Drepana bilineata (Packard, 1864)

MONA 6252

Two-Lined Hooktip Moth



Drepana bilineata is a medium-sized, hook-tipped moth (FW length 17–20 mm) that flies in forests from late spring through summer. The forewings are light tan with uneven margins. The forewing shape is distinctive, with a sickle-shaped apex and unevenly scalloped outer margin. The color is dried-leaf-brown, darker toward the outer margin, with faint mottled striations and a black discal dot. The dark gray-brown antemedial and postmedial lines are straight and do not extend to the apex. The terminal line is dark brown, and the fringe is checkered brown and white. The discal spot is a round black dot. All other markings are nearly obsolete. The hindwing is much paler than the forewing with a faint gray postmedial line, black discal spot, and dark brown fringe. The head and thorax are slightly darker than the forewing. The antennae of both sexes are bipectinate, with longer branches in males. 

Drepana bilineata is easily recognized by its broad light yellow-tan or gray-tan wings with an uneven outer margin and hooked tip. The most similar species, Drepana arcuata, differs in having a smoothly curved outer margin and a single prominent forewing line that extends to the hooked apex.

Members of the family Drepanidae resemble inchworm moths (Geometridae) in general form.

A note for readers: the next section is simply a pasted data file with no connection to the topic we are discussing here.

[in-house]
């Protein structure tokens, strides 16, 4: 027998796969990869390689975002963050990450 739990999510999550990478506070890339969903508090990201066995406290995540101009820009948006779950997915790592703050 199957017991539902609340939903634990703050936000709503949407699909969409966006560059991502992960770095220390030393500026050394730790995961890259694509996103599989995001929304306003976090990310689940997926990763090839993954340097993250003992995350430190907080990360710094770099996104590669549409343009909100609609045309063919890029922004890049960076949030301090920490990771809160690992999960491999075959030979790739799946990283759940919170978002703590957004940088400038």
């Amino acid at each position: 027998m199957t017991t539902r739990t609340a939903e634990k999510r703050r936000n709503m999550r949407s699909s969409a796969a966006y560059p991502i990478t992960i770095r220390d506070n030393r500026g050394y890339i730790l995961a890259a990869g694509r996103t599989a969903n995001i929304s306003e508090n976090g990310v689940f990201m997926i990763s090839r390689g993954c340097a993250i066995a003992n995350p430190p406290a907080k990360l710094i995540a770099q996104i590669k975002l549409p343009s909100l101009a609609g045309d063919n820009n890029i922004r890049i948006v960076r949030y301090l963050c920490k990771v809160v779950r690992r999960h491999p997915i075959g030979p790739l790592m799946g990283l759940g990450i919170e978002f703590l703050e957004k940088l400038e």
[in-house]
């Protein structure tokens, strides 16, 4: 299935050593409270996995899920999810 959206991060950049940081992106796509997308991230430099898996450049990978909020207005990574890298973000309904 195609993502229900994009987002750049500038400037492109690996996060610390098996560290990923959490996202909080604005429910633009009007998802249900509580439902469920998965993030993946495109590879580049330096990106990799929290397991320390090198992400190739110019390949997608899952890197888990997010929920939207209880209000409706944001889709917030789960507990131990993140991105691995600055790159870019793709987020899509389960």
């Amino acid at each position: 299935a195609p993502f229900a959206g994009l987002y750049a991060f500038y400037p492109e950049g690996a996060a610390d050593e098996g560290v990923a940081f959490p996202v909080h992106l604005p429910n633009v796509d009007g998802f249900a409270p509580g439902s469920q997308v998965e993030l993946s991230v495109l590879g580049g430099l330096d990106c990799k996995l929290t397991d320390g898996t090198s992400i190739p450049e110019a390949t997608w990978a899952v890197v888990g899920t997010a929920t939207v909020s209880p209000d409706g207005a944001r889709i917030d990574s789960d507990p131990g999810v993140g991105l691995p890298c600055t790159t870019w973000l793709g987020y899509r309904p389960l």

The larva is mottled brownish green with knobby dorsal scoli or tubercles. It is illustrated by Powell & Opler (2009).


This species is widely distributed in coastal rainforests of both the Coast Range and along the west slope of the Cascades at low to middle elevations, but is never common.  It also occurs along creeks of the Rocky Mountain region and in boreal forest in British Columbia. It is rare in northwestern Oregon.


Pacific Northwest

Drepana bilineata is widely distributed in forests in the Pacific Northwest but is less common than Drepana arcuata. The range extends north through central and eastern British Columbia as far north as the Peace River region near the border with Alberta.  It extends from southwestern British Columbia to southern Oregon along the Coast, and to northeastern Oregon in the Rocky Mountain region.


This species occurs across boreal North America from coast to coast. In the east it is found as far south as New Jersey and Michigan. It is limited to coastal northern California to the south of the Pacific Northwest.

Life History


This species is a foodplant specialist feeding on various alders (Alnus spp.) and birches (Betula spp.) in the Betulaceae.


This moth has a long flight season from late spring until early fall. Collection dates suggest two broods in the Pacific Northwest with peak abundances in late spring and August.  It is nocturnal and comes to lights.

Economic Importance

This species is of no economic importance.



Covell (1984)

Moth Photographers Guide

Powell & Opler (2009)